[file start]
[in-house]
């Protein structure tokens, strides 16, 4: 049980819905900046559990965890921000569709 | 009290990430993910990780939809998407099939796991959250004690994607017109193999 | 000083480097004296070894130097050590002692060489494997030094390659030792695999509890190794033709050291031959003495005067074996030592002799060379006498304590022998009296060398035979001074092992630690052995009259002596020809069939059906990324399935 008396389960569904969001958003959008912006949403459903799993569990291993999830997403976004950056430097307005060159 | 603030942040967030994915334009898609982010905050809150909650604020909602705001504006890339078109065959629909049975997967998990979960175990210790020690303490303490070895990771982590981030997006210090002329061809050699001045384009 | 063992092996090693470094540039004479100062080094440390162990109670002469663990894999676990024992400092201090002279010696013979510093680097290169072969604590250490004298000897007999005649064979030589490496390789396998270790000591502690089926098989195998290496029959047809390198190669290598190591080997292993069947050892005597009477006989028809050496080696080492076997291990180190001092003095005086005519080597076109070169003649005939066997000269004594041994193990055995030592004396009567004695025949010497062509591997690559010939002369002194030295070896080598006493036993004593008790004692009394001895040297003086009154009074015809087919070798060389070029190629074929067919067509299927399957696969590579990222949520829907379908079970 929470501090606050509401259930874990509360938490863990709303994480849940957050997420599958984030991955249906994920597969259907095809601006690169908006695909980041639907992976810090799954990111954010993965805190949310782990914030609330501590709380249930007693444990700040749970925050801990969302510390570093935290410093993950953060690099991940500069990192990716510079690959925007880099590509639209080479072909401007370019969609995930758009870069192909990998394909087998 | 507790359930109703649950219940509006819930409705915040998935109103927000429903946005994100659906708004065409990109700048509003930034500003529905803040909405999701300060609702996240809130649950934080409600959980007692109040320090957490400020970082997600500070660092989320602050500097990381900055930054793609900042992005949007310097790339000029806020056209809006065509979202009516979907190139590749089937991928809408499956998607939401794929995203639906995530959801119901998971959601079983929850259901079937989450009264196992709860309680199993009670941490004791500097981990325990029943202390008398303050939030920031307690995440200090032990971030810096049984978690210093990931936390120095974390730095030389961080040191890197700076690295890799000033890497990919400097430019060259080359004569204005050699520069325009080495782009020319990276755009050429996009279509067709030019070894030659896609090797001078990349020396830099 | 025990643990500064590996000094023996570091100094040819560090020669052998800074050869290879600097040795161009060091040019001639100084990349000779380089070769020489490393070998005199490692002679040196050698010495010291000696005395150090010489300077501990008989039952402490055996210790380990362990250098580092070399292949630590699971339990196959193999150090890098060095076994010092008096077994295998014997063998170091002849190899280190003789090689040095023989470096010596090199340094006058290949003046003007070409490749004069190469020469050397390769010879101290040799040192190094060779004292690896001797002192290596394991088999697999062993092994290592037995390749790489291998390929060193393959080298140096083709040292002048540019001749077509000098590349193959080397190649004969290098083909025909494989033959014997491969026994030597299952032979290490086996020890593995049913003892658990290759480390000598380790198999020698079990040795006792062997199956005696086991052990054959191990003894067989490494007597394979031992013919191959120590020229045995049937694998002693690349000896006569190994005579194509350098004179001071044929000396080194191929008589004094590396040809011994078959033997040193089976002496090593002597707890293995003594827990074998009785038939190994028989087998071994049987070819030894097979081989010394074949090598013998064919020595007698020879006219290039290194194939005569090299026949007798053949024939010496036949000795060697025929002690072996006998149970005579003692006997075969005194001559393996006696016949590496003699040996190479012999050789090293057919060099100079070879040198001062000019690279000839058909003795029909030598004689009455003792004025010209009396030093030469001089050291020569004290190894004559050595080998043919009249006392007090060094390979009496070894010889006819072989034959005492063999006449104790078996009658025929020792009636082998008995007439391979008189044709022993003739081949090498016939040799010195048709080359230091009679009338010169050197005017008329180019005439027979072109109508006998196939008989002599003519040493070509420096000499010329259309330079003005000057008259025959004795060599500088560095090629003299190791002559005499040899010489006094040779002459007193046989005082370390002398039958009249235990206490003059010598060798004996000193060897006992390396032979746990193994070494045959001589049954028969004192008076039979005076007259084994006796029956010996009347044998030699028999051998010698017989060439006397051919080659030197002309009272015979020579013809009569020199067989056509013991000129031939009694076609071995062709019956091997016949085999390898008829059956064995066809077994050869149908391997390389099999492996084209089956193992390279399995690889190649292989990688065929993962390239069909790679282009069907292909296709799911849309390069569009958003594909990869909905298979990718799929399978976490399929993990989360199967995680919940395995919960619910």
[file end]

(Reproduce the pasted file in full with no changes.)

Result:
[in-house]
């Protein structure tokens, strides 16, 4: 049980819905900046559990965890921000569709 | 009290990430993910990780939809998407099939796991959250004690994607017109193999 | 000083480097004296070894130097050590002692060489494997030094390659030792695999509890190794033709050291031959003495005067074996030592002799060379006498304590022998009296060398035979001074092992630690052995009259002596020809069939059906990324399935 008396389960569904969001958003959008912006949403459903799993569990291993999830997403976004950056430097307005060159 | 603030942040967030994915334009898609982010905050809150909650604020909602705001504006890339078109065959629909049975997967998990979960175990210790020690303490303490070895990771982590981030997006210090002329061809050699001045384009 | 063992092996090693470094540039004479100062080094440390162990109670002469663990894999676990024992400092201090002279010696013979510093680097290169072969604590250490004298000897007999005649064979030589490496390789396998270790000591502690089926098989195998290496029959047809390198190669290598190591080997292993069947050892005597009477006989028809050496080696080492076997291990180190001092003095005086005519080597076109070169003649005939066997000269004594041994193990055995030592004396009567004695025949010497062509591997690559010939002369002194030295070896080598006493036993004593008790004692009394001895040297003086009154009074015809087919070798060389070029190629074929067919067509299927399957696969590579990222949520829907379908079970 929470501090606050509401259930874990509360938490863990709303994480849940957050997420599958984030991955249906994920597969259907095809601006690169908006695909980041639907992976810090799954990111954010993965805190949310782990914030609330501590709380249930007693444990700040749970925050801990969302510390570093935290410093993950953060690099991940500069990192990716510079690959925007880099590509639209080479072909401007370019969609995930758009870069192909990998394909087998 | 507790359930109703649950219940509006819930409705915040998935109103927000429903946005994100659906708004065409990109700048509003930034500003529905803040909405999701300060609702996240809130649950934080409600959980007692109040320090957490400020970082997600500070660092989320602050500097990381900055930054793609900042992005949007310097790339000029806020056209809006065509979202009516979907190139590749089937991928809408499956998607939401794929995203639906995530959801119901998971959601079983929850259901079937989450009264196992709860309680199993009670941490004791500097981990325990029943202390008398303050939030920031307690995440200090032990971030810096049984978690210093990931936390120095974390730095030389961080040191890197700076690295890799000033890497990919400097430019060259080359004569204005050699520069325009080495782009020319990276755009050429996009279509067709030019070894030659896609090797001078990349020396830099 | 025990643990500064590996000094023996570091100094040819560090020669052998800074050869290879600097040795161009060091040019001639100084990349000779380089070769020489490393070998005199490692002679040196050698010495010291000696005395150090010489300077501990008989039952402490055996210790380990362990250098580092070399292949630590699971339990196959193999150090890098060095076994010092008096077994295998014997063998170091002849190899280190003789090689040095023989470096010596090199340094006058290949003046003007070409490749004069190469020469050397390769010879101290040799040192190094060779004292690896001797002192290596394991088999697999062993092994290592037995390749790489291998390929060193393959080298140096083709040292002048540019001749077509000098590349193959080397190649004969290098083909025909494989033959014997491969026994030597299952032979290490086996020890593995049913003892658990290759480390000598380790198999020698079990040795006792062997199956005696086991052990054959191990003894067989490494007597394979031992013919191959120590020229045995049937694998002693690349000896006569190994005579194509350098004179001071044929000396080194191929008589004094590396040809011994078959033997040193089976002496090593002597707890293995003594827990074998009785038939190994028989087998071994049987070819030894097979081989010394074949090598013998064919020595007698020879006219290039290194194939005569090299026949007798053949024939010496036949000795060697025929002690072996006998149970005579003692006997075969005194001559393996006696016949590496003699040996190479012999050789090293057919060099100079070879040198001062000019690279000839058909003795029909030598004689009455003792004025010209009396030093030469001089050291020569004290190894004559050595080998043919009249006392007090060094390979009496070894010889006819072989034959005492063999006449104790078996009658025929020792009636082998008995007439391979008189044709022993003739081949090498016939040799010195048709080359230091009679009338010169050197005017008329180019005439027979072109109508006998196939008989002599003519040493070509420096000499010329259309330079003005000057008259025959004795060599500088560095090629003299190791002559005499040899010489006094040779002459007193046989005082370390002398039958009249235990206490003059010598060798004996000193060897006992390396032979746990193994070494045959001589049954028969004192008076039979005076007259084994006796029956010996009347044998030699028999051998010698017989060439006397051919080659030197002309009272015979020579013809009569020199067989056509013991000129031939009694076609071995062709019956091997016949085999390898008829059956064995066809077994050869149908391997390389099999492996084209089956193992390279399995690889190649292989990688065929993962390239069909790679282009069907292909296709799911849309390069569009958003594909990869909905298979990718799929399978976490399929993990989360199967995680919940395995919960619910």